There is a body in a gazebo, and the chief suspect is not long for this world
Small-town lawyer and private detective Sam McCain is enjoying a cocktail party, dancing with a lovelier specimen than his five-foot-five-inch frame usually attracts, when the hostess confronts him with a problem the likes of which Good Housekeeping has never seen. There is a corpse in the backyard gazebo, and the party is definitely over.
The murdered girl was the twenty-year-old daughter of the town’s Cadillac dealer, a troubled young woman with a self-destructive streak. The police focus their investigation on her drag-racing boyfriend, local bad boy David Egan, whom McCain agrees to defend. When Egan dies in a freak car accident, the case seems closed. But examining the hot rod shows a cut brake line—and a motive for a killing far more complicated than good girl gone bad.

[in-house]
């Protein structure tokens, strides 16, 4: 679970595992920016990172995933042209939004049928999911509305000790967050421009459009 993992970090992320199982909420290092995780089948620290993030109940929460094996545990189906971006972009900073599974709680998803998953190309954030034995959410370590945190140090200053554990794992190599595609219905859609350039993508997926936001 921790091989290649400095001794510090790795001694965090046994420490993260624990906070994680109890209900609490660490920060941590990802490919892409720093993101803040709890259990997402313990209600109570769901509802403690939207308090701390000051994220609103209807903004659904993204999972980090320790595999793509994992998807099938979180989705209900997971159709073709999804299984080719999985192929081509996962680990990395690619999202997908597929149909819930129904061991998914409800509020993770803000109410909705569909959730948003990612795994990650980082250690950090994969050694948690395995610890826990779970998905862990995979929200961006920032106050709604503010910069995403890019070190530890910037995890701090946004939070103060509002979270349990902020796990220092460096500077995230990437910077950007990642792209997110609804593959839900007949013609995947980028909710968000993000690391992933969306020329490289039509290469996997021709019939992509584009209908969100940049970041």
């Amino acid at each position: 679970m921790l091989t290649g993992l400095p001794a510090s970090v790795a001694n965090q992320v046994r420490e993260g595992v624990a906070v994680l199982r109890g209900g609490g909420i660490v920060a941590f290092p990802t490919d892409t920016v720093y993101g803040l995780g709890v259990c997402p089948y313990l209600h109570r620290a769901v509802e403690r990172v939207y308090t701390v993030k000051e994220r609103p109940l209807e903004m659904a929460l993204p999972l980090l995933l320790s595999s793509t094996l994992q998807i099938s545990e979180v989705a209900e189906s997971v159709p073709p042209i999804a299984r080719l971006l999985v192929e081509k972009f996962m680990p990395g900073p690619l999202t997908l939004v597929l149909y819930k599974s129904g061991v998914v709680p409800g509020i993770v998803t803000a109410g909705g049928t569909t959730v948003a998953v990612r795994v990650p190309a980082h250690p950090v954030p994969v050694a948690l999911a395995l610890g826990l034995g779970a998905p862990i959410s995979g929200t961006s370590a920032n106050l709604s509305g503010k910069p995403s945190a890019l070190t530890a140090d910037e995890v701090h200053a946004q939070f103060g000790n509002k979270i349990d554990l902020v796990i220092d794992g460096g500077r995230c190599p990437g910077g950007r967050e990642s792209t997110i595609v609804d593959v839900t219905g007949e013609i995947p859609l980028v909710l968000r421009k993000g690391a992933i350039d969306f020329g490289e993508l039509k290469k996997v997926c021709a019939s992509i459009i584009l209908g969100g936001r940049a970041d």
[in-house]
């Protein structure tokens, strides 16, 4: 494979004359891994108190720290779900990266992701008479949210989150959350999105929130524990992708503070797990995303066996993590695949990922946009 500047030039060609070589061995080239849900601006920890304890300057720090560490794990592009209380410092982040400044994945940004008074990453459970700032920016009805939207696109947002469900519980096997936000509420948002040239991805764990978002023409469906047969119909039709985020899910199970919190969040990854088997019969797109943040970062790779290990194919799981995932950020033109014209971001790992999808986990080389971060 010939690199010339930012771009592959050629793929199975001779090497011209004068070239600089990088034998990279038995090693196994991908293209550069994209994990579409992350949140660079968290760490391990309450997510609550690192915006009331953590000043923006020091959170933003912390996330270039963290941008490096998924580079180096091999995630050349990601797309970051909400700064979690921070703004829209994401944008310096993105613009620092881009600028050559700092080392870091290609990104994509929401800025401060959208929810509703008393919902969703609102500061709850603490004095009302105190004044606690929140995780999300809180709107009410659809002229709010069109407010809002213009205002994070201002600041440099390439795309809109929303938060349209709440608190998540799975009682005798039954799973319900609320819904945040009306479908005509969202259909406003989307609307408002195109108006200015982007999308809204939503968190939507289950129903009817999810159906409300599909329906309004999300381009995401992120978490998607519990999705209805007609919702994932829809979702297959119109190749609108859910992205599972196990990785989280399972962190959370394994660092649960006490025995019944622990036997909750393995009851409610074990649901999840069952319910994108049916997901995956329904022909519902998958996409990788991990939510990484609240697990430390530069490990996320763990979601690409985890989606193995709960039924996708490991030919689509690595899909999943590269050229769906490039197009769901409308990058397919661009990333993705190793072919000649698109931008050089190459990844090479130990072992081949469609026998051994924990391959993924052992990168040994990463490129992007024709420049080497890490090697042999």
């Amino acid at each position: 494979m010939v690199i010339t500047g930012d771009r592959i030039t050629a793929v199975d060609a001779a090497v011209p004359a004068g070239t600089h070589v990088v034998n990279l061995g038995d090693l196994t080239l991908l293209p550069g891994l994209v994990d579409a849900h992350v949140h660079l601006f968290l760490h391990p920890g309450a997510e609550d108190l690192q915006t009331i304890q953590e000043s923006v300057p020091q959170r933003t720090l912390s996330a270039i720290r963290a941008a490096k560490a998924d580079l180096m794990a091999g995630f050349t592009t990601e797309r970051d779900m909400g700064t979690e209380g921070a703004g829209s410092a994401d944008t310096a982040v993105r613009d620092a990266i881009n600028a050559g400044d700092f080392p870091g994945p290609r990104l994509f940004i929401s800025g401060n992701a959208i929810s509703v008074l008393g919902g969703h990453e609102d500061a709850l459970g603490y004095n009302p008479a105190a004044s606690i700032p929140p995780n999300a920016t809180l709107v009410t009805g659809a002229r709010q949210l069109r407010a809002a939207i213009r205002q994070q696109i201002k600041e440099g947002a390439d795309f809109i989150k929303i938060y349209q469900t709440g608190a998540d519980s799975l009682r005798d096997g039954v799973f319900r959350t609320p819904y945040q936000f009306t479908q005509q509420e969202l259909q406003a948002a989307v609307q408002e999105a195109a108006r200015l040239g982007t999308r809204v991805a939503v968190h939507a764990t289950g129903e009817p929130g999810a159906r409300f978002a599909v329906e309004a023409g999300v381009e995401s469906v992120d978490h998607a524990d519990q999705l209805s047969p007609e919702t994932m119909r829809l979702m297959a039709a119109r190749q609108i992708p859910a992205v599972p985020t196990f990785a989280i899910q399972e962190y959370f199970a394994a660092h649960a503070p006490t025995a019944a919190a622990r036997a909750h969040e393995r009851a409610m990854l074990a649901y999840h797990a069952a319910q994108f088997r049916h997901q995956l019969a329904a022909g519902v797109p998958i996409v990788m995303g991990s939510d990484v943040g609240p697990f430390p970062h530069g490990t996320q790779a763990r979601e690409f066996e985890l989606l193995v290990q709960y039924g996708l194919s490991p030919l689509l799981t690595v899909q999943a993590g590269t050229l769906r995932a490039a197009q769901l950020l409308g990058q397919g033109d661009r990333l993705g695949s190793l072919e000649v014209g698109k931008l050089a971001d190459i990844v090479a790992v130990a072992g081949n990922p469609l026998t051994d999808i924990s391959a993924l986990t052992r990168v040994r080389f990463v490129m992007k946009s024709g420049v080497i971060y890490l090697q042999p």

Shamus-winner Gorman's niftily titled new novel opens on a warm summer night in 1961 in Black River Falls, Iowa. Soon after a girl turns up dead at a class reunion party, her drag-racing boyfriend slams into a clay wall at 90 miles an hour. An obvious accident but then the police find his brake line had been cut. Reluctantly, McCain enters the investigation, which involves jilted girlfriends, unfaithful spouses and a clever, resourceful killer. Besides being a competent, suspenseful mystery with more than a few surprises, this fifth in the series (Save the Last Dance for Me, etc.) is a fascinating time machine, recalling the arcana of a more innocent time (sick jokes, the Maverick TV series, teenagers using the phrase "Daddy-O"). FYI:Gorman is the editor ofMystery Scene magazine.